OnQ Blog

Repatriation: A Win for the US Economy

14. Jul. 2011

Qualcomm products mentioned within this post are offered by Qualcomm Technologies, Inc. and/or its subsidiaries.

The latest round of gloomy economic numbers should add greater urgency to bipartisan efforts to pass repatriation legislation. American businesses have an estimated $1 trillion sitting offshore, and many in Congress would like to bring that cash home with a lower tax rate as an incentive.

While many more Democrats have boarded the repatriation train, some critics are clinging to misguided arguments that repatriation legislation – which would subject offshore profits to a temporary tax rate of 5.25% as opposed to the current 35% - would somehow result in a loss to American taxpayers. My response? 5.25% of a trillion dollars is a lot better than 35% of nothing.

Repatriation has to be viewed in the context of profound changes that have altered the competitive landscape for global multinational companies such as Qualcomm. Decades ago American firms had to repatriate their cash, whatever the tax rate, because there weren’t as many good investments outside our borders. Companies brought their cash back to build production and distribution infrastructure to serve the most important market segment of all – America.

Today that’s no longer the case. Companies such as ours make an increasing percentage of their overall profits outside the US. Consider for a moment Qualcomm’s industry – wireless technology. The U.S. is a vibrant marketplace for 3G smart phones, tablets and connected laptops, and it’s forecast to grow by 20% from 2010-2015.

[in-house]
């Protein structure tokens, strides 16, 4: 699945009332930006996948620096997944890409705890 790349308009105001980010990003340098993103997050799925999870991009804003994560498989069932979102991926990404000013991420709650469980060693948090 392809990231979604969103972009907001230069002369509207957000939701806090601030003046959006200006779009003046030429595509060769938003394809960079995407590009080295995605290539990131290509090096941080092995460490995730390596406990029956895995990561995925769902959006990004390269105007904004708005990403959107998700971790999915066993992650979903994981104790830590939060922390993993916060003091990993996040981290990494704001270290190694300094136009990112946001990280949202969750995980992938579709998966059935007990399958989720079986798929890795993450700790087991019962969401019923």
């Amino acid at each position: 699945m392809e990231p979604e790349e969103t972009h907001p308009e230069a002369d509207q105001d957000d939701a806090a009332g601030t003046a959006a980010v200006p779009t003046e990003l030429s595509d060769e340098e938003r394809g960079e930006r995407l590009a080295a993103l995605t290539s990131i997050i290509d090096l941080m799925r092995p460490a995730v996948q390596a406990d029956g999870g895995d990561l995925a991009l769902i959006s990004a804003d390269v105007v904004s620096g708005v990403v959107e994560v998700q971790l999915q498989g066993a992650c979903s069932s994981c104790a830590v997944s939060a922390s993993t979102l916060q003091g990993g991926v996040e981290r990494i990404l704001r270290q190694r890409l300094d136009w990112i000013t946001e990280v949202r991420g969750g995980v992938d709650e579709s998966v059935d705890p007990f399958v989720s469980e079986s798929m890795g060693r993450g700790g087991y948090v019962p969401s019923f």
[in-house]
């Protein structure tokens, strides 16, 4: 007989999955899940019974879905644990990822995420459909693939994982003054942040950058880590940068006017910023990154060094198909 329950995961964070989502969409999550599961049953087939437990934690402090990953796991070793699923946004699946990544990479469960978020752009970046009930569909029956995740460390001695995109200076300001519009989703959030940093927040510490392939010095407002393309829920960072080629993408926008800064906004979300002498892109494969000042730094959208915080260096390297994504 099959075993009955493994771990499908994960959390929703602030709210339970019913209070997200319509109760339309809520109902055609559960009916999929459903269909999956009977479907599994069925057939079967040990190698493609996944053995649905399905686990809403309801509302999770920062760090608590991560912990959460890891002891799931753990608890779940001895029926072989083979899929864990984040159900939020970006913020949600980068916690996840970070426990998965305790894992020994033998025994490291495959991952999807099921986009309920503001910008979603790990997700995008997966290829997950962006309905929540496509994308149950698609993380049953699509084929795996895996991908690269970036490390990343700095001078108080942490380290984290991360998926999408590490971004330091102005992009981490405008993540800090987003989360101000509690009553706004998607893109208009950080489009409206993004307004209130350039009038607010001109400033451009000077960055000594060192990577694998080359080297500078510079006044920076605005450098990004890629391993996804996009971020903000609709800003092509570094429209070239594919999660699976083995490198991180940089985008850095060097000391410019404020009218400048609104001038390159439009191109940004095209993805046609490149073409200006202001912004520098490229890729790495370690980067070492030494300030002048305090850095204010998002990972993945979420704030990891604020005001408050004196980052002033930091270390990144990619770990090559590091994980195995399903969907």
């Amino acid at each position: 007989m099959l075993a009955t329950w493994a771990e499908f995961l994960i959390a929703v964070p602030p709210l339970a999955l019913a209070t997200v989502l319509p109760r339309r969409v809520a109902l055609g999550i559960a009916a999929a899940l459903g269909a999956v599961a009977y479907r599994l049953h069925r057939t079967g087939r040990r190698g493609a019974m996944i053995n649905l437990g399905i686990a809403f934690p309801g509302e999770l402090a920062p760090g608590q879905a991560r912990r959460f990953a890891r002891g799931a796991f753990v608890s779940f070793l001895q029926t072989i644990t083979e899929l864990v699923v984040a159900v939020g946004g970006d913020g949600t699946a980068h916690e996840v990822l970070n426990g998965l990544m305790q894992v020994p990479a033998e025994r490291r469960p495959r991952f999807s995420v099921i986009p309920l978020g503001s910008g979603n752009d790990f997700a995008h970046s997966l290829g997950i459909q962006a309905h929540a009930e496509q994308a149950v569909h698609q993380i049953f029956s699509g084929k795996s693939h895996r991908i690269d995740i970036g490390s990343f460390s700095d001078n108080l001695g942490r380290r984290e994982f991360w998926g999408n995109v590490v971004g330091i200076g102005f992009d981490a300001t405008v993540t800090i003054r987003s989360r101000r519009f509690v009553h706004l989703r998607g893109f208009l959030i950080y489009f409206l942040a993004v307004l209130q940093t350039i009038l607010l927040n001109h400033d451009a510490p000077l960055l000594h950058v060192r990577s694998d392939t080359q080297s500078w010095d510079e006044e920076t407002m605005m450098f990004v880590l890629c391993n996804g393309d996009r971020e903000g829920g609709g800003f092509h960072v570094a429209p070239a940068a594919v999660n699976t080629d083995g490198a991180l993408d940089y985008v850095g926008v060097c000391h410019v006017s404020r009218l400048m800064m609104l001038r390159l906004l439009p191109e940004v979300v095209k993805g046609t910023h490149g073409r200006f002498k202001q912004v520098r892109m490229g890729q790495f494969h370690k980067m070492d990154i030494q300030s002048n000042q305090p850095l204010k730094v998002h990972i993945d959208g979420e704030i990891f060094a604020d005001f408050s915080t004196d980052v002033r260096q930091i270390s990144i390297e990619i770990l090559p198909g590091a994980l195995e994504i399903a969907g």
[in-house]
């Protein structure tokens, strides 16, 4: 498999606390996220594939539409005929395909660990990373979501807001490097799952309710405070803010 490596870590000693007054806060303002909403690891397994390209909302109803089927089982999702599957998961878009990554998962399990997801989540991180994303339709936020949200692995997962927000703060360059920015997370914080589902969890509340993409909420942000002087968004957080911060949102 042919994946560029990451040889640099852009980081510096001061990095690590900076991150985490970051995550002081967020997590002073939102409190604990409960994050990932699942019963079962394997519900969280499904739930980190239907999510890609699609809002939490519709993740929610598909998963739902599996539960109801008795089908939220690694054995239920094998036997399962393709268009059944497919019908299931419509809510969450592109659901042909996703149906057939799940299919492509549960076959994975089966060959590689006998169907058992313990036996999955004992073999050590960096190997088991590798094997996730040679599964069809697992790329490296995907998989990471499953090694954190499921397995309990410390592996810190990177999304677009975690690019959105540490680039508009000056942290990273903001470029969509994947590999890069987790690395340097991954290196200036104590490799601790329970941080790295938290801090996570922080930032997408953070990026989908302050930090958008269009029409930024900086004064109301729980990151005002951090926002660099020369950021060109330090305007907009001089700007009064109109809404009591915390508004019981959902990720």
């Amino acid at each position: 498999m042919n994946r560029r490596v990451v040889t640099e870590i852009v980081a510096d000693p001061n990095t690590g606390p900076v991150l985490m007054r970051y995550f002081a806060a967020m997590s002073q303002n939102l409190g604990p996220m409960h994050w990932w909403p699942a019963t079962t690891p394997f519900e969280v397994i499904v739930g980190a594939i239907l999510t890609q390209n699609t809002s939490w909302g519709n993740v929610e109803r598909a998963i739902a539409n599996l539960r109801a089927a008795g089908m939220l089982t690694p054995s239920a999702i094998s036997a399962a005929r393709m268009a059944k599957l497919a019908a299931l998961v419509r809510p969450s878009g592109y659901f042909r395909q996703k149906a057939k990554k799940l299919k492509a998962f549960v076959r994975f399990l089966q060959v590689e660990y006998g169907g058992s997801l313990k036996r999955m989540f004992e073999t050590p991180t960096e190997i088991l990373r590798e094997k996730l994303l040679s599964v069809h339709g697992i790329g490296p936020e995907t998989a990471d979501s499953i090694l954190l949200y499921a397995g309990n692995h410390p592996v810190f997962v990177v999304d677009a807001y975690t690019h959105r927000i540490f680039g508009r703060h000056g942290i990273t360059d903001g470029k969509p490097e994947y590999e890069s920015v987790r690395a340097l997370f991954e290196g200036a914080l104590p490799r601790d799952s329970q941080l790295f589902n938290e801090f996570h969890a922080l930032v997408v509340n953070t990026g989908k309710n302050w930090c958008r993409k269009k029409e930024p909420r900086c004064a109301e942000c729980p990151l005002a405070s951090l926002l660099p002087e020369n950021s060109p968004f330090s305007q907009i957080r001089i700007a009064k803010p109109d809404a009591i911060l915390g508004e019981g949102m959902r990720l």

Compare that to India, where we recently invested hundreds of millions of dollars in a new broadband wireless venture. The Indian 3G wireless opportunity is forecast to grow by 233% between now and 2015. The number of 3G subscribers in China will grow by 396% during the same period. Latin America? 417%, led by the red-hot demand for mobile wireless in Brazil.

Now these countries, to be fair, are starting from smaller bases. But even with that caveat, it should be clear to policy makers that firms such as Qualcomm have ample opportunities to grow their businesses outside the US. This isn’t bad news at all, of course – international opportunities will result in American job creation, as we add to our engineering and development teams in San Diego, Texas, North Carolina, Colorado and other US locations. Qualcomm is and always will be a company that grows at home when it succeeds abroad.